World's happiest countries
Pop culture does an admirable job of convincing people that good looks, wealth, and power are the keys to unlocking our happiest selves. But research instead shows that measuring what creates happiness comes down to a few, much more basic things—like clean drinking water, affordable health care, and a healthy work-life balance.
Every year since 2012, the United Nations publishes a “World Happiness Report” ranking 156 countries from the happiest to least happy. The score is based on responses from adults representing all walks of life to the “Cantril Ladder” question, a prompt that asks participants to evaluate the quality of their lives on a scale from 0 to 10 with 0 representing the worst possible life (or bottom rung,) and 10 representing the best (or top rung).
The report tends to zero in each year on a specific element of happiness for further review. In 2018, the report dove deep into issues surrounding migration and explored how migration affects happiness levels for those left behind, those doing to the migrating, and residents in host countries where migrants end up. For 2019, the World Happiness Report zeroes in on themes around happiness and the community. Specifically, researchers focus on how technology, social norms, governments, cultural shifts, and conflict have caused perceptions of happiness to evolve.
Besides revealing the quality of lives of its participants, the report factors in six key variables including gross domestic product per capita, social support, healthy life expectancy, social freedom, generosity, and absence of corruption. Then, researchers went a step further to explore the connection between government and happiness; the effects of prosocial behavior; and how information technology has transformed how we communicate with each other and become informed.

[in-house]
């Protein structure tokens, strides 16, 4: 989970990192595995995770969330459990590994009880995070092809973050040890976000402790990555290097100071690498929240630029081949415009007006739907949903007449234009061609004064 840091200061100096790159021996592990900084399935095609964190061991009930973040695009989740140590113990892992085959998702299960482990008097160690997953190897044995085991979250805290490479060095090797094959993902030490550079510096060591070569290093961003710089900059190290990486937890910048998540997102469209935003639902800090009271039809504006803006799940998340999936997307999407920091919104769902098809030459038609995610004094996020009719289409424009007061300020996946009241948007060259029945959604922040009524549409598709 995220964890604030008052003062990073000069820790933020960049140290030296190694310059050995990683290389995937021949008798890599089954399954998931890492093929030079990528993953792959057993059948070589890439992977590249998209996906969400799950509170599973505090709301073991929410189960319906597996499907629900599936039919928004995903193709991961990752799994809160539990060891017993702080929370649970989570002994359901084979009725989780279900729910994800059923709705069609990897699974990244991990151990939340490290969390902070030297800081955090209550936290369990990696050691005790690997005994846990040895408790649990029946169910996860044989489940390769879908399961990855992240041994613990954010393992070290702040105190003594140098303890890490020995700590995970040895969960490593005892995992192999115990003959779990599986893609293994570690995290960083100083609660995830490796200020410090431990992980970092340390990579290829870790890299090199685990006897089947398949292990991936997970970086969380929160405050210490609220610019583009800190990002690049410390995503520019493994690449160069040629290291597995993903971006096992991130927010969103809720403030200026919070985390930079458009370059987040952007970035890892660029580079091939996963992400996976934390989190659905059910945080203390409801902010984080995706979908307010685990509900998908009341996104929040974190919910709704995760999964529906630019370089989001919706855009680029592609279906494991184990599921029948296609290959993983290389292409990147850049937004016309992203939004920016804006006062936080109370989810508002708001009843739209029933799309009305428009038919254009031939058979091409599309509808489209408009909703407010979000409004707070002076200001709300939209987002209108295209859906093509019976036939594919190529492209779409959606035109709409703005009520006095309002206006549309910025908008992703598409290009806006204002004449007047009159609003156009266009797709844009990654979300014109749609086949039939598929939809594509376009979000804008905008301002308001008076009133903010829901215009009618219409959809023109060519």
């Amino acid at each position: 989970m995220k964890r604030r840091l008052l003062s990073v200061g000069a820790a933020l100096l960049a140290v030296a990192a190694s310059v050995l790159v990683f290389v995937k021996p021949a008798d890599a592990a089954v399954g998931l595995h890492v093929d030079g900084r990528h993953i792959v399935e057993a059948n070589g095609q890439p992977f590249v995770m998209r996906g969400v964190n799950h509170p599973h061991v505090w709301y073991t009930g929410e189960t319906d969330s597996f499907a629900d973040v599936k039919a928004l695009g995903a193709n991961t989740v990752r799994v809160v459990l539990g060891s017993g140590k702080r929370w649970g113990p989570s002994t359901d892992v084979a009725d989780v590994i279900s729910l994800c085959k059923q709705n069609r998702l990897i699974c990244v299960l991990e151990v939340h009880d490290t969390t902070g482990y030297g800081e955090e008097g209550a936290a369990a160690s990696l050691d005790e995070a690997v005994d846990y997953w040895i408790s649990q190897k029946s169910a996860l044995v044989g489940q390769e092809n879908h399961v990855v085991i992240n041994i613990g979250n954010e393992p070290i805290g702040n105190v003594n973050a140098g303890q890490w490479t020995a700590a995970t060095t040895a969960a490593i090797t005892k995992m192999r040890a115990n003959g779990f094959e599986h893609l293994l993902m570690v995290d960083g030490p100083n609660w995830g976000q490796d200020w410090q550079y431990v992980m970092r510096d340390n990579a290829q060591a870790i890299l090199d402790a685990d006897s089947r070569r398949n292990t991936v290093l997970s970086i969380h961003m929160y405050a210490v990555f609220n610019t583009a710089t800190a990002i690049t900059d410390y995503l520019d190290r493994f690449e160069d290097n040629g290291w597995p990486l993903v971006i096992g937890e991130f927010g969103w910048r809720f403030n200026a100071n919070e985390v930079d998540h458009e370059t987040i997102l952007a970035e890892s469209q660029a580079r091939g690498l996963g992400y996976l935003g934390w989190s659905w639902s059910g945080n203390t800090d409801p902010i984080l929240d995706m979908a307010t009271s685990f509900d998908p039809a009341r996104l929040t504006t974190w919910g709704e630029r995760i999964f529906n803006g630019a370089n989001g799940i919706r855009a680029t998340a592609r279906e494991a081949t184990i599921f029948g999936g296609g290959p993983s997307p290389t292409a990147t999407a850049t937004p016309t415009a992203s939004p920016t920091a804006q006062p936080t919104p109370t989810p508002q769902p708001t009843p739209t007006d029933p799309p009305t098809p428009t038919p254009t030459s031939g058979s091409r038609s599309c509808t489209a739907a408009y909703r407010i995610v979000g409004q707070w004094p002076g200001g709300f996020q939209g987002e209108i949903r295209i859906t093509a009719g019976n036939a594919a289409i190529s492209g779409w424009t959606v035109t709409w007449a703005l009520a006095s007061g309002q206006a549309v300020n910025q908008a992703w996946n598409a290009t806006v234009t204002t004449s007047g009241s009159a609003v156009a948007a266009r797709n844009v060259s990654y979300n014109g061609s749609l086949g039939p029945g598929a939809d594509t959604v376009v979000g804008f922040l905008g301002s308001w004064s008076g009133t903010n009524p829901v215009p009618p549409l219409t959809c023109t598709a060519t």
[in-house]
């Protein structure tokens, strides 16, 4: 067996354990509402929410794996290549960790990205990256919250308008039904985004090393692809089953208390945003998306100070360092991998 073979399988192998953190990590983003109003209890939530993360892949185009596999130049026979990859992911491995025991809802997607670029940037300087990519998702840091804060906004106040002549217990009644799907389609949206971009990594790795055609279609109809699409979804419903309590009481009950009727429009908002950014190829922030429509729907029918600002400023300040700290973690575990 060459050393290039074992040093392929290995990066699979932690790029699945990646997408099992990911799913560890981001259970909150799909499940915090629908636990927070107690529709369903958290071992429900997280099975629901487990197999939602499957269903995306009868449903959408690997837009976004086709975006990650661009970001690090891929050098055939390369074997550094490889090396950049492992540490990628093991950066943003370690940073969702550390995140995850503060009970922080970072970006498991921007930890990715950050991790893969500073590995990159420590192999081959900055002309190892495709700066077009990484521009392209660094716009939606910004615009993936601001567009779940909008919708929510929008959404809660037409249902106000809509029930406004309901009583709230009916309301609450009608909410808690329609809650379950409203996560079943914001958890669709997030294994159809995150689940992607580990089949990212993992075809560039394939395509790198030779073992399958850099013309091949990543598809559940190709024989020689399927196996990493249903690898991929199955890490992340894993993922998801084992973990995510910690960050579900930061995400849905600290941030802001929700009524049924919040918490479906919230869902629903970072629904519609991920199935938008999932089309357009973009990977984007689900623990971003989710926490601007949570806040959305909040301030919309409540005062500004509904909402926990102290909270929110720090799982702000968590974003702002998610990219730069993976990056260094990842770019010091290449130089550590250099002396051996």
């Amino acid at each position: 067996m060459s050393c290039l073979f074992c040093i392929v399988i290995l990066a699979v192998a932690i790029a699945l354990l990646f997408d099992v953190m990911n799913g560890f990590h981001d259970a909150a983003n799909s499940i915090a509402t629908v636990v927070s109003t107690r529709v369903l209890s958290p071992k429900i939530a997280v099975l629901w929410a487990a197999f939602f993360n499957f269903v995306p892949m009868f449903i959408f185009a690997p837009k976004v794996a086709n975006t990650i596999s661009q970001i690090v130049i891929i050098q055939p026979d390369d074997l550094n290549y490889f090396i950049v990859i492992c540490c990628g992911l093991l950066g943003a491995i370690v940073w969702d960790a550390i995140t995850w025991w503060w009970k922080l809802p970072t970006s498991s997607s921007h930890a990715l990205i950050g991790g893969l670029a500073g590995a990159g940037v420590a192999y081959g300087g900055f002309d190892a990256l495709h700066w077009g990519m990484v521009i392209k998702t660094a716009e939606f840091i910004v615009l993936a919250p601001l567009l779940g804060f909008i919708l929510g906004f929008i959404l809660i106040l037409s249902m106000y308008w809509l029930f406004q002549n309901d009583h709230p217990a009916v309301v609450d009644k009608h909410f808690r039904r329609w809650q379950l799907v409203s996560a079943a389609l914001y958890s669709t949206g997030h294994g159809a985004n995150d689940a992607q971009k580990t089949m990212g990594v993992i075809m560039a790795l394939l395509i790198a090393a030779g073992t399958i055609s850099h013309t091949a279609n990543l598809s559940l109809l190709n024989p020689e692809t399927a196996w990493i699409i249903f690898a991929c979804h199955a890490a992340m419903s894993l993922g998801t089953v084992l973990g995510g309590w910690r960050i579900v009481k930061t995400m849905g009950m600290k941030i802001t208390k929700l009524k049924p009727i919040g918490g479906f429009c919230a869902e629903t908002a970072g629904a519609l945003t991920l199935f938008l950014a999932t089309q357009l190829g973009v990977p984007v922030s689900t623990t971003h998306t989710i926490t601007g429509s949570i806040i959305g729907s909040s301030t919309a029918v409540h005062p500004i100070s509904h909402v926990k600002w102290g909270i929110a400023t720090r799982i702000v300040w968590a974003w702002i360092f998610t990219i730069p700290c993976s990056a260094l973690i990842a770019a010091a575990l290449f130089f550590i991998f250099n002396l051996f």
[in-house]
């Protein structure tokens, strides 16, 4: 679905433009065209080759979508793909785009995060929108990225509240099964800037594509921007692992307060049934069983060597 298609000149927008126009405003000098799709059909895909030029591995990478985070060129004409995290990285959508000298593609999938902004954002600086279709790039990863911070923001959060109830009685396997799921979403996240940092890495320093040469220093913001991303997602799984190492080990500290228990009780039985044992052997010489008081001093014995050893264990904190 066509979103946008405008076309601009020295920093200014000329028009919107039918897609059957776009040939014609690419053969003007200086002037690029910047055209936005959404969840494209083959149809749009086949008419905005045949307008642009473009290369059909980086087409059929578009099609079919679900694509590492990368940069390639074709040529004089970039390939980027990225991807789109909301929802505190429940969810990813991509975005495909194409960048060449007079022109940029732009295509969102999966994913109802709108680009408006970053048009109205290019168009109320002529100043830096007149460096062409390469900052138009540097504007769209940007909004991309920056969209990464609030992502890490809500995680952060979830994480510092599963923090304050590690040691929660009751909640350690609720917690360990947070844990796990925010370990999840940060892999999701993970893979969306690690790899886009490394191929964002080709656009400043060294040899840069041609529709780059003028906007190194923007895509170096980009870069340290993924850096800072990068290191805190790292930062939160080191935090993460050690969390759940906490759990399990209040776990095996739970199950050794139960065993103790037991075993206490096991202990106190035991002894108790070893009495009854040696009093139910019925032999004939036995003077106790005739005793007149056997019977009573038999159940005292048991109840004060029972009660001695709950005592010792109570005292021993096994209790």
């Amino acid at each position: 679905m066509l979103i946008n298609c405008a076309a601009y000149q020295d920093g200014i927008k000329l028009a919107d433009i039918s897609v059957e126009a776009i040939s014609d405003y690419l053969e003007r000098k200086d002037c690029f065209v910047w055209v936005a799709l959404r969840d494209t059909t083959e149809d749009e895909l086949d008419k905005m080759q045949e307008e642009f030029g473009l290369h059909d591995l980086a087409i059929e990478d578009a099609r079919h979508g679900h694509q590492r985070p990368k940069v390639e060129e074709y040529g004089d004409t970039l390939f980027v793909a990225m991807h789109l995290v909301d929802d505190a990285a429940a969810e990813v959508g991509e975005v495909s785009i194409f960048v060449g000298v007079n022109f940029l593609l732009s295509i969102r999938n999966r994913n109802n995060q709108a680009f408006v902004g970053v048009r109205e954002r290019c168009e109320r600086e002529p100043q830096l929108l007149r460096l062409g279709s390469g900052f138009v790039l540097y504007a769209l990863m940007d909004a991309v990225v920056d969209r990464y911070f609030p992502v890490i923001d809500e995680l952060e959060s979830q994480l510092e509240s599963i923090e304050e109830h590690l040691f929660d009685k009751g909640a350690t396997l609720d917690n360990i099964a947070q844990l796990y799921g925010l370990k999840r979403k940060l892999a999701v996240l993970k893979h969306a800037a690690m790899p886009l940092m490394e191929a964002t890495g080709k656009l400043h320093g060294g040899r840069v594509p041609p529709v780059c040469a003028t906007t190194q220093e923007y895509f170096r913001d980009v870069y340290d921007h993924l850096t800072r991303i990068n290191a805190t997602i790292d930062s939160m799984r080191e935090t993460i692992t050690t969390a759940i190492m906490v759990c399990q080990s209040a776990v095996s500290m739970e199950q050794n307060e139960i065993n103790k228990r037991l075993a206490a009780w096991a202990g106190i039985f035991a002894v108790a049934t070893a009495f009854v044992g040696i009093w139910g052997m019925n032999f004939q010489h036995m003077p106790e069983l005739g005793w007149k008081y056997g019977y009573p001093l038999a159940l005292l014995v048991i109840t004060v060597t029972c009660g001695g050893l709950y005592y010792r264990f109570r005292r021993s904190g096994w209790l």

From this data, Stacker has compiled the top-50 happiest countries from the list, classified for this gallery from least happy (#50) to happiest (#1). Read on to see which countries are home to some of the happiest people on the planet.
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- Happiness score: 6.028
Situated just south of Colombia at the top of South America, Ecuador is a laid-back tropical nation with stunning scenery and diverse wildlife. In recent years, a social movement called buen vivir (from the Quechuan “sumak kawsay”) has grabbed the attention of its people, incorporating community-focused and environmentally sound practices into policymaking. When the country revised its Constitution in 2008, this philosophy heavily influenced its approach, which included acknowledging indigenous rights for the first time.
- Happiness score: 6.046
According to Greek mythology, this Mediterranean island-country was the birthplace of Aphrodite, the ancient Greek goddess of love. With long life expectancies rivaling that of fellow first-world countries and a relatively high GDP, the country—and all its breathtaking views—has a lot to offer its residents. The country finds itself toward the bottom of the list mainly for its history of corruption; and for the long-running, separatist movement in Northern Cyprus where ethnic Turks are concentrated and seek independence (or to officially become part of Turkey), while Greek-speaking residents keep to the south.
- Happiness score: 6.070